The U.S. government pays professional debt collecting agencies, on average, nearly 40 times the value of what they collect, according to joint research released Tuesday from the Consumer Financial Protections Bureau and government filings.
The federal government is annually dolling out an average of $1 billion to debt collectors to retrieve borrowers delinquent debt, Bloomberg reports. Of course, it is American taxpayers, not the government, that are shouldering this hefty sum.
Currently, the government is particularly interested in retrieving outstanding student loan debt. Student loans are one of the most common and largest forms of borrowing in recent years, as families still hold to the belief that a college education is necessary for achieving the “American Dream.” The total value of outstanding student loans eclipses $1.3 trillion in 2017.
Nearly 8 million Americans holding some $137 billion in federal student loans are at least 360 days delinquent on their payments. That figure is roughly equivalent to the number of people who lost their homes after the housing market collapse of 2007, according to The National Center for Policy Analysis. Another 3 million owing $88 billion are over a month late on their payments. (RELATED: $137 Billion Of Student Loans Are Delinquent)
The problem is unlikely to improve anytime soon, as the majority of those who default on student loans are among those with weak credit, according to new research by economists at The Federal Reserve Bank.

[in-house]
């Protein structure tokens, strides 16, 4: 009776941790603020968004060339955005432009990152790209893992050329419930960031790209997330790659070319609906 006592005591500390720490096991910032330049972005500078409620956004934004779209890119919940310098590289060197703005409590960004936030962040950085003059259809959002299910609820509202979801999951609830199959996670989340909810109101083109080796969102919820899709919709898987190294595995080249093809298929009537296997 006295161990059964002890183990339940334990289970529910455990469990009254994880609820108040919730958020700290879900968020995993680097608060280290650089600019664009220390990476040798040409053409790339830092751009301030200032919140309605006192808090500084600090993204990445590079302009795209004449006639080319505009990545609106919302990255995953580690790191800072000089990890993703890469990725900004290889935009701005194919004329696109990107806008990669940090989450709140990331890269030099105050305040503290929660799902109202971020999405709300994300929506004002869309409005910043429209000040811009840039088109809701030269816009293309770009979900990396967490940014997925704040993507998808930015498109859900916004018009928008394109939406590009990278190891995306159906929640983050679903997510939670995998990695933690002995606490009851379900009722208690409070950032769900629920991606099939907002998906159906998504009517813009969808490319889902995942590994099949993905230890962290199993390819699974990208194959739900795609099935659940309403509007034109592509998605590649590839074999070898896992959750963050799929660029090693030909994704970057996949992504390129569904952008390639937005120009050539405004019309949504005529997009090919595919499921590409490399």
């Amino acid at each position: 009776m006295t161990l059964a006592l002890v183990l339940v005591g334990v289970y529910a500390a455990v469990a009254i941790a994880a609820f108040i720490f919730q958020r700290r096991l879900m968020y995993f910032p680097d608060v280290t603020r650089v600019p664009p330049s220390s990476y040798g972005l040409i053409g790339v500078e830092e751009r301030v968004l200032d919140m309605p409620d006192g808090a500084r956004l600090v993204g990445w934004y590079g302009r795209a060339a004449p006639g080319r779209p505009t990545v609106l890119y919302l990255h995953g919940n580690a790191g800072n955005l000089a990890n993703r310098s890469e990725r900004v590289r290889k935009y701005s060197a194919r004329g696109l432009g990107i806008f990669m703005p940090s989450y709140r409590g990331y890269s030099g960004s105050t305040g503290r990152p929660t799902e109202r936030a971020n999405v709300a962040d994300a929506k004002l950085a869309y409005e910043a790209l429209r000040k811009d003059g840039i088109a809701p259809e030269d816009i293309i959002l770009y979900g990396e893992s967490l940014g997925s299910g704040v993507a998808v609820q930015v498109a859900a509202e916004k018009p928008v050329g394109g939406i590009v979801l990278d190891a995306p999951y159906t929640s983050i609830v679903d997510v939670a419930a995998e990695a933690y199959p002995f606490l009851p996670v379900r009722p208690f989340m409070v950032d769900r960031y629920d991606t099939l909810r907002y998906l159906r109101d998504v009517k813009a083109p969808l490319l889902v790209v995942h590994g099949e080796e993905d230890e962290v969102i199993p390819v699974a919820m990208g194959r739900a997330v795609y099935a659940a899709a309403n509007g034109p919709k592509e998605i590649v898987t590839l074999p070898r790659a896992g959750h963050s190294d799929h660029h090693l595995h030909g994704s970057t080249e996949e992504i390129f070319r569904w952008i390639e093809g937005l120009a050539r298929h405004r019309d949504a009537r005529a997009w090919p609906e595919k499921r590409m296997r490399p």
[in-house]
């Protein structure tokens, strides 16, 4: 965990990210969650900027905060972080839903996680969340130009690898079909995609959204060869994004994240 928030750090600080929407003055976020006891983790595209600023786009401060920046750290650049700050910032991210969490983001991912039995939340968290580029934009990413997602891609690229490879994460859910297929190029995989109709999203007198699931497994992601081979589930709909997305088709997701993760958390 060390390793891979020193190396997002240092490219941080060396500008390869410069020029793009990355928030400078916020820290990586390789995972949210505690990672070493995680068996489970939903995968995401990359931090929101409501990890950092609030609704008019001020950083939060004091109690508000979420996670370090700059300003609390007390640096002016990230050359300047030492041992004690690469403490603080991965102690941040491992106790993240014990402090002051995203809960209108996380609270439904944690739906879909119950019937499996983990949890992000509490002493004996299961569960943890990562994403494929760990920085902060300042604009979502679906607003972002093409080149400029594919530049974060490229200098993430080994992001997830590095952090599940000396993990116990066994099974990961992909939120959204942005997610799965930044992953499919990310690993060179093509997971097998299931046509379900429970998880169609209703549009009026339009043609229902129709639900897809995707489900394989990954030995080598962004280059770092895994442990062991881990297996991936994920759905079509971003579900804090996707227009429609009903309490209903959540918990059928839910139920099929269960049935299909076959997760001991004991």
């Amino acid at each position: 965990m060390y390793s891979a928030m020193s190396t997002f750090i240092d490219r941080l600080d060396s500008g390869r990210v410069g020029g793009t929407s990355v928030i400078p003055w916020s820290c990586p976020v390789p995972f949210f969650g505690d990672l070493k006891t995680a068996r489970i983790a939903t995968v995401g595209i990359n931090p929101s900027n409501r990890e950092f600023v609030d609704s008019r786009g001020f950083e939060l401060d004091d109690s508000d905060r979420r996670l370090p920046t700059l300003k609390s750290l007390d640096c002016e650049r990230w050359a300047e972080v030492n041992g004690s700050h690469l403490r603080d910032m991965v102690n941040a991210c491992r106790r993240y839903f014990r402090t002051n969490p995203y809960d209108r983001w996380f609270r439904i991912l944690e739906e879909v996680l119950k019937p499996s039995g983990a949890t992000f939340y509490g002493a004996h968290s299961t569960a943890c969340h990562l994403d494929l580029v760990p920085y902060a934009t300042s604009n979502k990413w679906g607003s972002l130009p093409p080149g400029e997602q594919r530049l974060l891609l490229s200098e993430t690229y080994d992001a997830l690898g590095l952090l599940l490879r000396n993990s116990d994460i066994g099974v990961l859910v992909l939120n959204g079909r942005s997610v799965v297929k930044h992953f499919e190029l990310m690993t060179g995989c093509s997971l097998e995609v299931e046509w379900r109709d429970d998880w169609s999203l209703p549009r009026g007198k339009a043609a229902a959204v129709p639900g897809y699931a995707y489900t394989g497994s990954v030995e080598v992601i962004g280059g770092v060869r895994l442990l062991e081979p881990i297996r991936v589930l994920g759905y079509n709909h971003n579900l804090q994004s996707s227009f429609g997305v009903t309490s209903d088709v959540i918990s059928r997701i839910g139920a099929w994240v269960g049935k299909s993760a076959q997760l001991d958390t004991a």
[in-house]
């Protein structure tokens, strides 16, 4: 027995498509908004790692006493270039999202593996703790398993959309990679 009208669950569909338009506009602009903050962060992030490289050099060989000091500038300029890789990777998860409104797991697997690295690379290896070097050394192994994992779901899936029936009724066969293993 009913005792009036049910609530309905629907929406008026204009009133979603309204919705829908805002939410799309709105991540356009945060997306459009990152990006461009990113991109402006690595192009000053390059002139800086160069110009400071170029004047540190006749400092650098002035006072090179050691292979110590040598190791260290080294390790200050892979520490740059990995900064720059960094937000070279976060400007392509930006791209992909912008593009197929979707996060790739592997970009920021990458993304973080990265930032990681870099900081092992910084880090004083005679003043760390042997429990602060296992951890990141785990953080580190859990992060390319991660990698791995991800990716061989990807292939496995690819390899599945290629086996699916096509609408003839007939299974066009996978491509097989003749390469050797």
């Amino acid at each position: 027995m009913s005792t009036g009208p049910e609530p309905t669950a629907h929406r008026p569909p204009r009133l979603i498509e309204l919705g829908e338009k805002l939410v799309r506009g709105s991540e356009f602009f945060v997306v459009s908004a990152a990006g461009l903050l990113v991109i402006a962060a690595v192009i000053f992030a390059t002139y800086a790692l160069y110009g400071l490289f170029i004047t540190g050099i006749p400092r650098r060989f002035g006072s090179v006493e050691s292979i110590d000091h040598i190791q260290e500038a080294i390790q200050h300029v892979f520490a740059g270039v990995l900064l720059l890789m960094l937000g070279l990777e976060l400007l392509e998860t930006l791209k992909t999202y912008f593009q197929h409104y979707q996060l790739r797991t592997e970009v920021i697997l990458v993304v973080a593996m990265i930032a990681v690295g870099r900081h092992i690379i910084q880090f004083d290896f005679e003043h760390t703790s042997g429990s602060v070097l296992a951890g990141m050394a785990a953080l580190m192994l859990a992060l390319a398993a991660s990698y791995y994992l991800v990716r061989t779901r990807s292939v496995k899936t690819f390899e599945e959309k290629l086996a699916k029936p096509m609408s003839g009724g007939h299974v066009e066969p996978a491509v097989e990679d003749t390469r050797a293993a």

Debt collectors rack in up to $1,710 from the U.S. Department of Education every time a debtor makes good on their debt through a process known as rehabilitation, but the designation of good standing can be rather dubious.
For a debtor to be considered in good standing under the government’s rehabilitation program, a borrower must make nine on-time payments of as little as $5 over the course of 10 months. Effectively, a borrower must cough up $45 over the course of 10 months. Even more troubling is the fact that over 40 percent of borrowers that go through reconciliation default again within three years, the Consumer Financial Protection Bureau reports.
The department has allocated $4.2 billion to debt collectors since 2013 alone.
Collectors reportedly keep pressure on the department to continue the program because the contracts provide them with such a lucrative opportunity. Other clients do not have the guaranteed financial backing of the federal government.
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